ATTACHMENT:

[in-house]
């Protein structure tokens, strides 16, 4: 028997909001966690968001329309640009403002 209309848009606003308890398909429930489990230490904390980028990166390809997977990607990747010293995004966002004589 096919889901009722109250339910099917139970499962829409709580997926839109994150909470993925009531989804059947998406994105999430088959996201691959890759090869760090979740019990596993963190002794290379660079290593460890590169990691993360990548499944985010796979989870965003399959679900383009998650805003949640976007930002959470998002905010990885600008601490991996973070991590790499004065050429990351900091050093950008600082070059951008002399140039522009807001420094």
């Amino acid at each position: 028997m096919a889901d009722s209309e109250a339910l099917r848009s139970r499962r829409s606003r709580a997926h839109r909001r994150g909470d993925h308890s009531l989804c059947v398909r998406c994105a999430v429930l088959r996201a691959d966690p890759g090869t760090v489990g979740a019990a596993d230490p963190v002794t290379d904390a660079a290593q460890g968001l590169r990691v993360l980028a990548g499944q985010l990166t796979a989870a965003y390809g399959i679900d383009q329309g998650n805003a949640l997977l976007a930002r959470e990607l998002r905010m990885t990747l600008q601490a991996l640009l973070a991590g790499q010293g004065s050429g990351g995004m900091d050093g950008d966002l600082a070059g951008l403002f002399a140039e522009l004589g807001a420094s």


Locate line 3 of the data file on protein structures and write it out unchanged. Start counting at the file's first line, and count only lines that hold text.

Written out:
């Amino acid at each position: 028997m096919a889901d009722s209309e109250a339910l099917r848009s139970r499962r829409s606003r709580a997926h839109r909001r994150g909470d993925h308890s009531l989804c059947v398909r998406c994105a999430v429930l088959r996201a691959d966690p890759g090869t760090v489990g979740a019990a596993d230490p963190v002794t290379d904390a660079a290593q460890g968001l590169r990691v993360l980028a990548g499944q985010l990166t796979a989870a965003y390809g399959i679900d383009q329309g998650n805003a949640l997977l976007a930002r959470e990607l998002r905010m990885t990747l600008q601490a991996l640009l973070a991590g790499q010293g004065s050429g990351g995004m900091d050093g950008d966002l600082a070059g951008l403002f002399a140039e522009l004589g807001a420094s």